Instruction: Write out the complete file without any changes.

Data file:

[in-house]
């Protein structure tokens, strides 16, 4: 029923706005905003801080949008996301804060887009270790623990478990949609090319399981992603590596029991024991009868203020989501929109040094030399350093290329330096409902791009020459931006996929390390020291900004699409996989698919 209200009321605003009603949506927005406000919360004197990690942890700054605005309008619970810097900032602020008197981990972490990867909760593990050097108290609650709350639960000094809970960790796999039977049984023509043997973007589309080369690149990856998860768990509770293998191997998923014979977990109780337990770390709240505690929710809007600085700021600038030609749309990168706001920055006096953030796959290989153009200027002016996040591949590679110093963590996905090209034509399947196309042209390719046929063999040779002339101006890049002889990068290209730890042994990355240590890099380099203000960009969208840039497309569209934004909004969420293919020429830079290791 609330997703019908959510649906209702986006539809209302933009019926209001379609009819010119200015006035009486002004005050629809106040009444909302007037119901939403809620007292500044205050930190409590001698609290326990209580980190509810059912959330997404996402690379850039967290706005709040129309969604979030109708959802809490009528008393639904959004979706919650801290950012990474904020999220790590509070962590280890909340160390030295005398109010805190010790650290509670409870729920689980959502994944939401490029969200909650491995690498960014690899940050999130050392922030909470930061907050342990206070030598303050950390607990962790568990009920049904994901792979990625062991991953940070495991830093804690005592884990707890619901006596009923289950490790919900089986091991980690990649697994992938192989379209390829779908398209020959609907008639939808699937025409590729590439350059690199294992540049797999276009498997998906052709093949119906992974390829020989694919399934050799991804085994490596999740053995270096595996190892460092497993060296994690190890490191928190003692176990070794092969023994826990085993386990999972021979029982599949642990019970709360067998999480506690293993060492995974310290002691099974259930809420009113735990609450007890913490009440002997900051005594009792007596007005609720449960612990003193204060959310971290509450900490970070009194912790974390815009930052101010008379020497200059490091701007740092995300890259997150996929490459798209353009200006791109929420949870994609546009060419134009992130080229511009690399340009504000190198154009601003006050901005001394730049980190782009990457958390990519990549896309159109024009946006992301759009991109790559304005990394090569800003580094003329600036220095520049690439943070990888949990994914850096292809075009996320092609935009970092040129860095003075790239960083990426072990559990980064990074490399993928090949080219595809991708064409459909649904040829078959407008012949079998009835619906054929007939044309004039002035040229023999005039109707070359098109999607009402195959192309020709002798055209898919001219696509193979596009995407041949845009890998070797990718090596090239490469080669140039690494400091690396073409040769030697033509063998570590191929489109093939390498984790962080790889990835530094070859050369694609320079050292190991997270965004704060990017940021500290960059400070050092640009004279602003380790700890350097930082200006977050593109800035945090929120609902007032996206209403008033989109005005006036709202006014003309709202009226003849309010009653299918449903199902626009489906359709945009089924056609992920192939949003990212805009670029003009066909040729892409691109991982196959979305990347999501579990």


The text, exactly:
[in-house]
């Protein structure tokens, strides 16, 4: 029923706005905003801080949008996301804060887009270790623990478990949609090319399981992603590596029991024991009868203020989501929109040094030399350093290329330096409902791009020459931006996929390390020291900004699409996989698919 209200009321605003009603949506927005406000919360004197990690942890700054605005309008619970810097900032602020008197981990972490990867909760593990050097108290609650709350639960000094809970960790796999039977049984023509043997973007589309080369690149990856998860768990509770293998191997998923014979977990109780337990770390709240505690929710809007600085700021600038030609749309990168706001920055006096953030796959290989153009200027002016996040591949590679110093963590996905090209034509399947196309042209390719046929063999040779002339101006890049002889990068290209730890042994990355240590890099380099203000960009969208840039497309569209934004909004969420293919020429830079290791 609330997703019908959510649906209702986006539809209302933009019926209001379609009819010119200015006035009486002004005050629809106040009444909302007037119901939403809620007292500044205050930190409590001698609290326990209580980190509810059912959330997404996402690379850039967290706005709040129309969604979030109708959802809490009528008393639904959004979706919650801290950012990474904020999220790590509070962590280890909340160390030295005398109010805190010790650290509670409870729920689980959502994944939401490029969200909650491995690498960014690899940050999130050392922030909470930061907050342990206070030598303050950390607990962790568990009920049904994901792979990625062991991953940070495991830093804690005592884990707890619901006596009923289950490790919900089986091991980690990649697994992938192989379209390829779908398209020959609907008639939808699937025409590729590439350059690199294992540049797999276009498997998906052709093949119906992974390829020989694919399934050799991804085994490596999740053995270096595996190892460092497993060296994690190890490191928190003692176990070794092969023994826990085993386990999972021979029982599949642990019970709360067998999480506690293993060492995974310290002691099974259930809420009113735990609450007890913490009440002997900051005594009792007596007005609720449960612990003193204060959310971290509450900490970070009194912790974390815009930052101010008379020497200059490091701007740092995300890259997150996929490459798209353009200006791109929420949870994609546009060419134009992130080229511009690399340009504000190198154009601003006050901005001394730049980190782009990457958390990519990549896309159109024009946006992301759009991109790559304005990394090569800003580094003329600036220095520049690439943070990888949990994914850096292809075009996320092609935009970092040129860095003075790239960083990426072990559990980064990074490399993928090949080219595809991708064409459909649904040829078959407008012949079998009835619906054929007939044309004039002035040229023999005039109707070359098109999607009402195959192309020709002798055209898919001219696509193979596009995407041949845009890998070797990718090596090239490469080669140039690494400091690396073409040769030697033509063998570590191929489109093939390498984790962080790889990835530094070859050369694609320079050292190991997270965004704060990017940021500290960059400070050092640009004279602003380790700890350097930082200006977050593109800035945090929120609902007032996206209403008033989109005005006036709202006014003309709202009226003849309010009653299918449903199902626009489906359709945009089924056609992920192939949003990212805009670029003009066909040729892409691109991982196959979305990347999501579990």